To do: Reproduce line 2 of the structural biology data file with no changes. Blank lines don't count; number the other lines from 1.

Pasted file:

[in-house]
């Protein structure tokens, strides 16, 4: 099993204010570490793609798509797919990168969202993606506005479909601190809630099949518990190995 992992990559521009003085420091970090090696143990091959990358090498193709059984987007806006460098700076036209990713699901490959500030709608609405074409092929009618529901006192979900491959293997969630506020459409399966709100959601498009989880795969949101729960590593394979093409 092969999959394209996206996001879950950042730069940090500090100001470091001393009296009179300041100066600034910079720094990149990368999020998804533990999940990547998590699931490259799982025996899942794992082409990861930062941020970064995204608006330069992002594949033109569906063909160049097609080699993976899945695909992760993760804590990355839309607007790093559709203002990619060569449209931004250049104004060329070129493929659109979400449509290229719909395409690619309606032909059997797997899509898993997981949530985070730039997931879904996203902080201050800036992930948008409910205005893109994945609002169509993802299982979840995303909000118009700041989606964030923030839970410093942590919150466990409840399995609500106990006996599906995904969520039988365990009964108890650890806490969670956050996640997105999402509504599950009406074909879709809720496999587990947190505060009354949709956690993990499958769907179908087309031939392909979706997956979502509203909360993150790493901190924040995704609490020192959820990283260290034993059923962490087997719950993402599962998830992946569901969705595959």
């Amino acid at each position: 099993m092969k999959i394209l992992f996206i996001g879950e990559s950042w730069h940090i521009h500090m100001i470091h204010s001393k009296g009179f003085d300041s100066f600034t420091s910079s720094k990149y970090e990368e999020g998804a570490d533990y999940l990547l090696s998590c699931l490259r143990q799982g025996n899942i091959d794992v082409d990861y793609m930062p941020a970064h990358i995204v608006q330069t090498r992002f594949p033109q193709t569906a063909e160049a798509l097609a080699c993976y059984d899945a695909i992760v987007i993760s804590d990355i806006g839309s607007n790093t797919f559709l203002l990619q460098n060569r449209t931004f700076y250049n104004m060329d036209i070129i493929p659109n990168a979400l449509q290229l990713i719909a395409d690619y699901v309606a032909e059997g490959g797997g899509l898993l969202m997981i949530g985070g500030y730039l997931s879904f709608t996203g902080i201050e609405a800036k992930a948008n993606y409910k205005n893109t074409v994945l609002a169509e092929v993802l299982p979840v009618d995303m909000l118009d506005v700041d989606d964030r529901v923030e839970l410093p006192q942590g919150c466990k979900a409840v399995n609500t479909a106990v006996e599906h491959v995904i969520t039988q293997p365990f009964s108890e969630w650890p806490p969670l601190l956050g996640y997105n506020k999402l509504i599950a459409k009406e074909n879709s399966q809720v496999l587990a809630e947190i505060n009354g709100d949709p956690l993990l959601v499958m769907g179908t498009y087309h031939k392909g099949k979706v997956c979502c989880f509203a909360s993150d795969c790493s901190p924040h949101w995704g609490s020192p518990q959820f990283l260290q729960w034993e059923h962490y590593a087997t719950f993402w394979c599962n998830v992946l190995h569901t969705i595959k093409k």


């Protein structure tokens, strides 16, 4: 099993204010570490793609798509797919990168969202993606506005479909601190809630099949518990190995 992992990559521009003085420091970090090696143990091959990358090498193709059984987007806006460098700076036209990713699901490959500030709608609405074409092929009618529901006192979900491959293997969630506020459409399966709100959601498009989880795969949101729960590593394979093409 092969999959394209996206996001879950950042730069940090500090100001470091001393009296009179300041100066600034910079720094990149990368999020998804533990999940990547998590699931490259799982025996899942794992082409990861930062941020970064995204608006330069992002594949033109569906063909160049097609080699993976899945695909992760993760804590990355839309607007790093559709203002990619060569449209931004250049104004060329070129493929659109979400449509290229719909395409690619309606032909059997797997899509898993997981949530985070730039997931879904996203902080201050800036992930948008409910205005893109994945609002169509993802299982979840995303909000118009700041989606964030923030839970410093942590919150466990409840399995609500106990006996599906995904969520039988365990009964108890650890806490969670956050996640997105999402509504599950009406074909879709809720496999587990947190505060009354949709956690993990499958769907179908087309031939392909979706997956979502509203909360993150790493901190924040995704609490020192959820990283260290034993059923962490087997719950993402599962998830992946569901969705595959």